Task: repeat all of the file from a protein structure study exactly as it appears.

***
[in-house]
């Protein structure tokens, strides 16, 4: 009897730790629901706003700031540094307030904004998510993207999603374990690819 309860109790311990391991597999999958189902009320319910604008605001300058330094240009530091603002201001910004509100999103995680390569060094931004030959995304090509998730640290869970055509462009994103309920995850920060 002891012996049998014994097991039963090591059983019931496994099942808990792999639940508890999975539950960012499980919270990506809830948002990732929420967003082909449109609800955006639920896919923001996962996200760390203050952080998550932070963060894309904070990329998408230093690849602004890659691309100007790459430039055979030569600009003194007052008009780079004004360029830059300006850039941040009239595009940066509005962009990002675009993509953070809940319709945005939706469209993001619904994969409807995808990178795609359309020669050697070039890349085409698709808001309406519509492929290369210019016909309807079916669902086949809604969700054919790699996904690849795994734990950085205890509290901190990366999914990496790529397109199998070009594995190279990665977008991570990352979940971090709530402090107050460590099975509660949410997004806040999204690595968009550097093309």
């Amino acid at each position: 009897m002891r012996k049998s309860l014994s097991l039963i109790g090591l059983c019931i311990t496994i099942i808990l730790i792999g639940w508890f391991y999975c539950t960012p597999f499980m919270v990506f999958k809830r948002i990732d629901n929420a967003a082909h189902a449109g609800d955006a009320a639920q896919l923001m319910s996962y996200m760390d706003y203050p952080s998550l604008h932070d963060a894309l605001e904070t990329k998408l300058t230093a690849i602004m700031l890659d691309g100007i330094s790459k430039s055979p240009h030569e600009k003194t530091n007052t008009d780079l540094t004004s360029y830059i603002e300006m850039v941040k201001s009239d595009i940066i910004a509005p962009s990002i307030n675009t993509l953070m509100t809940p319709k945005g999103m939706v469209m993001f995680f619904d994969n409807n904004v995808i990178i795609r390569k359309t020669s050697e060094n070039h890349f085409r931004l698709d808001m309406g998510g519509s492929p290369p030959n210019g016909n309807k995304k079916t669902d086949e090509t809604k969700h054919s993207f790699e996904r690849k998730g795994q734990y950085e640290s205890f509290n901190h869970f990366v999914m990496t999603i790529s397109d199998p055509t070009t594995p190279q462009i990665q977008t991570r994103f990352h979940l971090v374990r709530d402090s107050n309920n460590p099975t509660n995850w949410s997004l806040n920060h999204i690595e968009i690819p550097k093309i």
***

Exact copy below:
[in-house]
């Protein structure tokens, strides 16, 4: 009897730790629901706003700031540094307030904004998510993207999603374990690819 309860109790311990391991597999999958189902009320319910604008605001300058330094240009530091603002201001910004509100999103995680390569060094931004030959995304090509998730640290869970055509462009994103309920995850920060 002891012996049998014994097991039963090591059983019931496994099942808990792999639940508890999975539950960012499980919270990506809830948002990732929420967003082909449109609800955006639920896919923001996962996200760390203050952080998550932070963060894309904070990329998408230093690849602004890659691309100007790459430039055979030569600009003194007052008009780079004004360029830059300006850039941040009239595009940066509005962009990002675009993509953070809940319709945005939706469209993001619904994969409807995808990178795609359309020669050697070039890349085409698709808001309406519509492929290369210019016909309807079916669902086949809604969700054919790699996904690849795994734990950085205890509290901190990366999914990496790529397109199998070009594995190279990665977008991570990352979940971090709530402090107050460590099975509660949410997004806040999204690595968009550097093309």
């Amino acid at each position: 009897m002891r012996k049998s309860l014994s097991l039963i109790g090591l059983c019931i311990t496994i099942i808990l730790i792999g639940w508890f391991y999975c539950t960012p597999f499980m919270v990506f999958k809830r948002i990732d629901n929420a967003a082909h189902a449109g609800d955006a009320a639920q896919l923001m319910s996962y996200m760390d706003y203050p952080s998550l604008h932070d963060a894309l605001e904070t990329k998408l300058t230093a690849i602004m700031l890659d691309g100007i330094s790459k430039s055979p240009h030569e600009k003194t530091n007052t008009d780079l540094t004004s360029y830059i603002e300006m850039v941040k201001s009239d595009i940066i910004a509005p962009s990002i307030n675009t993509l953070m509100t809940p319709k945005g999103m939706v469209m993001f995680f619904d994969n409807n904004v995808i990178i795609r390569k359309t020669s050697e060094n070039h890349f085409r931004l698709d808001m309406g998510g519509s492929p290369p030959n210019g016909n309807k995304k079916t669902d086949e090509t809604k969700h054919s993207f790699e996904r690849k998730g795994q734990y950085e640290s205890f509290n901190h869970f990366v999914m990496t999603i790529s397109d199998p055509t070009t594995p190279q462009i990665q977008t991570r994103f990352h979940l971090v374990r709530d402090s107050n309920n460590p099975t509660n995850w949410s997004l806040n920060h999204i690595e968009i690819p550097k093309i």